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The 2015 Legislature has the opportunity to improve the health of thousands of Montanans by providing health insurance to low-income individuals who cannot afford private coverage. However, misconceptions regarding access to and the quality of care for beneficiaries of the state’s Medicaid program threaten to derail any progress toward meaningful expansion of coverage.

MHA and the Montana Medical Association represent hospitals, physicians, nursing homes, home health agencies and hospices. Our members deliver the same standard of quality care to every Montanan, regardless of their insurance status.

We present the following facts to set the record straight.

Myth: Doctors are less willing to accept Medicaid patients than privately-insured patients.

Fact: One hundred percent of physicians employed by hospitals accept Medicaid.

Additionally, all specialists holding exclusive contracts with hospitals and all physicians employed by our many federally qualified health clinics and other public facilities accept Medicaid. The myth that most physicians won’t see Medicaid patients stems from a 2013 survey of physicians in only 15 of the nation’s largest metropolitan cities. The study is not applicable to Montana and does not account for our state’s high acceptance rate.

Myth: Medicaid doesn’t improve overall health; beneficiaries are less healthy than privately-insured individuals.

Fact: Medicaid improves individuals’ overall health by increasing access to timely, preventive and appropriate care.

Medicaid is designed to provide health insurance coverage to individuals who cannot afford private coverage. Medicaid beneficiaries have less income and are often in poorer health than privately-insured individuals for several reasons, including environmental and social factors, nutrition and other health behaviors and demographics. A study published by the Kaiser Family Foundation shows that low-income adults who were previously uninsured and gained health insurance coverage through a state Medicaid expansion have increased access to care and overall health care utilization.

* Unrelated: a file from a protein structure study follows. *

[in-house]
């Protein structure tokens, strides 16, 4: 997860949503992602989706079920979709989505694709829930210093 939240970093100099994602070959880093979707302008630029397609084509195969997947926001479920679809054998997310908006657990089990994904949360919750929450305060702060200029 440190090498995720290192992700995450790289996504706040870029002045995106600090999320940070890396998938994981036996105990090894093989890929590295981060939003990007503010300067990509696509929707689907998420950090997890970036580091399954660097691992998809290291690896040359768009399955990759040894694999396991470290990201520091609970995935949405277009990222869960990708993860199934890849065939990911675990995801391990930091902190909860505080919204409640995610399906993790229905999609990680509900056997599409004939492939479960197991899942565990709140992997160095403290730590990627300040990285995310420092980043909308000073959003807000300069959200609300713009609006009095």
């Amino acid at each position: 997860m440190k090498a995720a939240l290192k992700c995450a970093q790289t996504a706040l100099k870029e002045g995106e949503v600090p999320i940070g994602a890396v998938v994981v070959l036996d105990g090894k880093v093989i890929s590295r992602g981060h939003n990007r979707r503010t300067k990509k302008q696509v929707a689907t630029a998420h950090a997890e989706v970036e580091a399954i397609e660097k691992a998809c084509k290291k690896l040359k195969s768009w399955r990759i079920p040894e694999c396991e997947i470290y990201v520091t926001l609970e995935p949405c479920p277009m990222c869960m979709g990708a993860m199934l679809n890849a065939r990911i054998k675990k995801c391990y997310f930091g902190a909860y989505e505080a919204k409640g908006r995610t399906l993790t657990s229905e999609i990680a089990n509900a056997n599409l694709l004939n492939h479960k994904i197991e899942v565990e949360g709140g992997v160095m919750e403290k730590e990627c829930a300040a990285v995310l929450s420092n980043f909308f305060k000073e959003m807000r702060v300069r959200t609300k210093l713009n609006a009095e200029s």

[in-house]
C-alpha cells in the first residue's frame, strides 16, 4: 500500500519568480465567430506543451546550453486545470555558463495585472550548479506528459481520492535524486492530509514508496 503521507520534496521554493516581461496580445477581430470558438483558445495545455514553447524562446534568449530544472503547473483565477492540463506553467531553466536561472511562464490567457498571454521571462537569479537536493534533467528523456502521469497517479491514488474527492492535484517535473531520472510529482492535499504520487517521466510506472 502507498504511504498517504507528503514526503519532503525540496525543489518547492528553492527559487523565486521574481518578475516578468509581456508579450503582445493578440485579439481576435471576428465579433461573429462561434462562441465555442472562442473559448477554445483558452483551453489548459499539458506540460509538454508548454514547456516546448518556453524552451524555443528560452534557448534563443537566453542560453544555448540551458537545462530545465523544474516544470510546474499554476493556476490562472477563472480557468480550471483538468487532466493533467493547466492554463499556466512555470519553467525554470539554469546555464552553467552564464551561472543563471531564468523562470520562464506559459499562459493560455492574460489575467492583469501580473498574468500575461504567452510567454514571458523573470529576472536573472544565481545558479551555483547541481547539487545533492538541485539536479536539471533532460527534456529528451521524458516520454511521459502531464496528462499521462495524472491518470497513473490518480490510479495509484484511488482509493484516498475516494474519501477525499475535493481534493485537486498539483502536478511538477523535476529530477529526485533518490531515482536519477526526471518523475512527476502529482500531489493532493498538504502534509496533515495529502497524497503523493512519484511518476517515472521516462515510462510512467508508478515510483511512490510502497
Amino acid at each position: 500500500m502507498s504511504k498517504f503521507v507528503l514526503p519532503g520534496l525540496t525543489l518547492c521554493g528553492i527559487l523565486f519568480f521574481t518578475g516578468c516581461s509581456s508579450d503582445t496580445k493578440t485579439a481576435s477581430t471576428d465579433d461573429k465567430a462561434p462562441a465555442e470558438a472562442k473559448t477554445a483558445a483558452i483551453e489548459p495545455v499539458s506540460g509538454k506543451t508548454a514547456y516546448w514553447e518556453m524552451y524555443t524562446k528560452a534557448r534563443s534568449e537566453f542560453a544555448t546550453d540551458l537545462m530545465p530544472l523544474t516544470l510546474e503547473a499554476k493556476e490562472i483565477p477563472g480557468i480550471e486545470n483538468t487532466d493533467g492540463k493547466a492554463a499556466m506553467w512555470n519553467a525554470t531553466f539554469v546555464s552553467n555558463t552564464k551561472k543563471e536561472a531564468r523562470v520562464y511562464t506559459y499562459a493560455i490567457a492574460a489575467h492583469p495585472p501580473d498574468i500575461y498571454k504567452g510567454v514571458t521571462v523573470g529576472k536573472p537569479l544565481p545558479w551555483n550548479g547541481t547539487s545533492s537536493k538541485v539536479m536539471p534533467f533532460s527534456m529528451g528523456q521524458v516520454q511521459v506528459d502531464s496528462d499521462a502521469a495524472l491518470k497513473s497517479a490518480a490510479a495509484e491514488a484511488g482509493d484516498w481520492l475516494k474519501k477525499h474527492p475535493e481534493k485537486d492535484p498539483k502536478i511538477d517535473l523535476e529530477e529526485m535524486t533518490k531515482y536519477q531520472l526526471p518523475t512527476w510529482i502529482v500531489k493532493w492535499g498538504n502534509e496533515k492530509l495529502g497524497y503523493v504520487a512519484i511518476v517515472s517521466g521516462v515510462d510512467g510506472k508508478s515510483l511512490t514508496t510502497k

Myth: Medicaid beneficiaries receive lower quality of care than individuals covered by private insurance.

Fact: Montana health care providers are committed to providing the highest quality care to all patients.

Medicaid and privately-insured patients receive similar quality of care. A study comparing the quality of care received by nonelderly adults covered by Medicaid and private insurance found that an individual’s health behaviors – including a willingness to seek routine care and adhere to treatment recommendations – are key determinants of quality of care and health outcomes.

Myth: Being covered by private insurance is better than being covered by Medicaid.

Fact: Having health insurance is much better than being uninsured.

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In general, uninsured people are less healthy than those with insurance. Individuals enrolled in Medicaid are significantly more likely than the uninsured to access routine and preventive care, and significantly less likely to avoid needed medical or dental care due to cost concerns. Providing Medicaid to all low-income Montanans will result in a healthier and more productive population.

Myth: Medicaid beneficiaries have trouble accessing care.

Fact: Medicaid beneficiaries and the privately insured have comparable access to care.

Studies show children are similarly likely to have had a primary care visit in the past year whether they were publicly or privately insured.

When health and socioeconomic differences are taken into account, adults enrolled in Medicaid do as well as privately-insured adults when it comes to accessing a routine or specialist visit, getting certain cancer screenings, or obtaining a flu vaccination.

The evidence is clear. Increasing the number of Montanans with health insurance coverage, including Medicaid, will create healthier Montana communities by improving access to quality and affordable health care.

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Dick Brown is president of MHA, An Association of Montana Health Care Providers. Jean Branscum is executive vice president of the Montana Medical Association.



Opinion Editor

Opinion editor for The Billings Gazette.